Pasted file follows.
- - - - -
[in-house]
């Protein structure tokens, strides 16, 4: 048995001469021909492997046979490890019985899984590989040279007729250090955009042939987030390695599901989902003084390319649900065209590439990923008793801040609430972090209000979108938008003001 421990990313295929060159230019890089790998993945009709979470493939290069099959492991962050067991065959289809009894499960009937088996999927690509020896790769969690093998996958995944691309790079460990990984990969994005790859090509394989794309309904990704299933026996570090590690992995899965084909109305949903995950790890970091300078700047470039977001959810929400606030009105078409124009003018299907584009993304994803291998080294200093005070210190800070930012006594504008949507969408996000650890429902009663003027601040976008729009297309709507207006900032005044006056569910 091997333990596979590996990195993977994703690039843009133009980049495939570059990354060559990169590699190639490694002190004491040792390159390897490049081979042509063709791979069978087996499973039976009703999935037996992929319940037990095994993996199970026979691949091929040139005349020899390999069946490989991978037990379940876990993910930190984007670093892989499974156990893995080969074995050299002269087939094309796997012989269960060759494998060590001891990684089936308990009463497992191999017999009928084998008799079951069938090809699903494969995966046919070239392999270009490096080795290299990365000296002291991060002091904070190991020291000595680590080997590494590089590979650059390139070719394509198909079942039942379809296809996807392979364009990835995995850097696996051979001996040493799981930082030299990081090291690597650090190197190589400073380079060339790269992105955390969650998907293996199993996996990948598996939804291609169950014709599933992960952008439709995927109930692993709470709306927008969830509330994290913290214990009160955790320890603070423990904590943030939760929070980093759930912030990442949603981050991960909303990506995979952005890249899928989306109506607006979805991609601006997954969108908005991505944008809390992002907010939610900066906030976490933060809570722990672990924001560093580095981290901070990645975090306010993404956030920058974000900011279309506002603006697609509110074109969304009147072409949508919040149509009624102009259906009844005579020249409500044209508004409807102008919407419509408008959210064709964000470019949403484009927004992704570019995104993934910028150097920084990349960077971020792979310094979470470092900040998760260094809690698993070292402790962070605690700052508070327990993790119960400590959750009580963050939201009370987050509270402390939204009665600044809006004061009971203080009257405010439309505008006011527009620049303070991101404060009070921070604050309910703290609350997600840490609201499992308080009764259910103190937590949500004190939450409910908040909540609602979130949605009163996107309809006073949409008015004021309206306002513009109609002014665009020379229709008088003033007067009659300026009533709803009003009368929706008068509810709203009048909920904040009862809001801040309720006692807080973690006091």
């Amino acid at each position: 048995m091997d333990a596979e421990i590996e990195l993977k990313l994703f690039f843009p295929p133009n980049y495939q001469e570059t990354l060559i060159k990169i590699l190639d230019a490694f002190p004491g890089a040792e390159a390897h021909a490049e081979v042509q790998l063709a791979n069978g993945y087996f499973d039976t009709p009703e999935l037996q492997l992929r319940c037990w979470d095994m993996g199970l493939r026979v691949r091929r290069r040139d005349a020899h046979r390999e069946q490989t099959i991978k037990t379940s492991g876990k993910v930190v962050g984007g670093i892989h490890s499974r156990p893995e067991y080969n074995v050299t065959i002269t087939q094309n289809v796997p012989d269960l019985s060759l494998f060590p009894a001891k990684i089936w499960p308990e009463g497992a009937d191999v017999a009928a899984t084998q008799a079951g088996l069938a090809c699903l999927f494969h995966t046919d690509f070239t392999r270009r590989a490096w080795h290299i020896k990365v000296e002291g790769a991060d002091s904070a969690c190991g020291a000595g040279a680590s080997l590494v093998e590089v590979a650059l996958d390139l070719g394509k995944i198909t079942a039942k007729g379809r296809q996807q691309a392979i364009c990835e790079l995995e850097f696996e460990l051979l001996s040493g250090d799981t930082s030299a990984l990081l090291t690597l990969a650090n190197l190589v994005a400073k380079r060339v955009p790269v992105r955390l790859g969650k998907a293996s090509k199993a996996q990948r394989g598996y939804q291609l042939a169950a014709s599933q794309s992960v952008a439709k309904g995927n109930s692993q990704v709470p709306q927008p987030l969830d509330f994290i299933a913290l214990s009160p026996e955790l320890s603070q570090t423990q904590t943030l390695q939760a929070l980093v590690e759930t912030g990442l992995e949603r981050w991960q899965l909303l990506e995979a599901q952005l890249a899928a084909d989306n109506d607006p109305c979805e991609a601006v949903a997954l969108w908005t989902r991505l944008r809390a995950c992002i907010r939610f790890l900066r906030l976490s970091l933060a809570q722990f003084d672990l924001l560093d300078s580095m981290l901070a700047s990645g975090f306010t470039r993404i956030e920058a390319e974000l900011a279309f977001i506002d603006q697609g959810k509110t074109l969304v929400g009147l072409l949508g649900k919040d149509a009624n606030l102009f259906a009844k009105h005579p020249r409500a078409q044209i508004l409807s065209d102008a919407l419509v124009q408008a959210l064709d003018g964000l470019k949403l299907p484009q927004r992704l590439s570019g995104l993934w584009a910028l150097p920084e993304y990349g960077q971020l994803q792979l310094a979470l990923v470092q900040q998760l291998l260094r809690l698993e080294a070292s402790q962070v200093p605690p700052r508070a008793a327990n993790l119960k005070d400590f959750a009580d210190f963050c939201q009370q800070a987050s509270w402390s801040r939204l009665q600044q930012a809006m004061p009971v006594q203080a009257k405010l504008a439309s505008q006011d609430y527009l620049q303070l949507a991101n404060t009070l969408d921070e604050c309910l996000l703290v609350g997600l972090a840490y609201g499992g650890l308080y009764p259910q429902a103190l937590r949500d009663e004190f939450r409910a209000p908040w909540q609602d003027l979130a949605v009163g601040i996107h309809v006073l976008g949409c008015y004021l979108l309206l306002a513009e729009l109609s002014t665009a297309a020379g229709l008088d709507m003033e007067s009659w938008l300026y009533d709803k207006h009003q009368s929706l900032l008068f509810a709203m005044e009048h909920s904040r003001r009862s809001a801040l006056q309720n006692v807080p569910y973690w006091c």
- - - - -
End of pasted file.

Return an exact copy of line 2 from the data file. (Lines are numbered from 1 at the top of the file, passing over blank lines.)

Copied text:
């Protein structure tokens, strides 16, 4: 048995001469021909492997046979490890019985899984590989040279007729250090955009042939987030390695599901989902003084390319649900065209590439990923008793801040609430972090209000979108938008003001 421990990313295929060159230019890089790998993945009709979470493939290069099959492991962050067991065959289809009894499960009937088996999927690509020896790769969690093998996958995944691309790079460990990984990969994005790859090509394989794309309904990704299933026996570090590690992995899965084909109305949903995950790890970091300078700047470039977001959810929400606030009105078409124009003018299907584009993304994803291998080294200093005070210190800070930012006594504008949507969408996000650890429902009663003027601040976008729009297309709507207006900032005044006056569910 091997333990596979590996990195993977994703690039843009133009980049495939570059990354060559990169590699190639490694002190004491040792390159390897490049081979042509063709791979069978087996499973039976009703999935037996992929319940037990095994993996199970026979691949091929040139005349020899390999069946490989991978037990379940876990993910930190984007670093892989499974156990893995080969074995050299002269087939094309796997012989269960060759494998060590001891990684089936308990009463497992191999017999009928084998008799079951069938090809699903494969995966046919070239392999270009490096080795290299990365000296002291991060002091904070190991020291000595680590080997590494590089590979650059390139070719394509198909079942039942379809296809996807392979364009990835995995850097696996051979001996040493799981930082030299990081090291690597650090190197190589400073380079060339790269992105955390969650998907293996199993996996990948598996939804291609169950014709599933992960952008439709995927109930692993709470709306927008969830509330994290913290214990009160955790320890603070423990904590943030939760929070980093759930912030990442949603981050991960909303990506995979952005890249899928989306109506607006979805991609601006997954969108908005991505944008809390992002907010939610900066906030976490933060809570722990672990924001560093580095981290901070990645975090306010993404956030920058974000900011279309506002603006697609509110074109969304009147072409949508919040149509009624102009259906009844005579020249409500044209508004409807102008919407419509408008959210064709964000470019949403484009927004992704570019995104993934910028150097920084990349960077971020792979310094979470470092900040998760260094809690698993070292402790962070605690700052508070327990993790119960400590959750009580963050939201009370987050509270402390939204009665600044809006004061009971203080009257405010439309505008006011527009620049303070991101404060009070921070604050309910703290609350997600840490609201499992308080009764259910103190937590949500004190939450409910908040909540609602979130949605009163996107309809006073949409008015004021309206306002513009109609002014665009020379229709008088003033007067009659300026009533709803009003009368929706008068509810709203009048909920904040009862809001801040309720006692807080973690006091």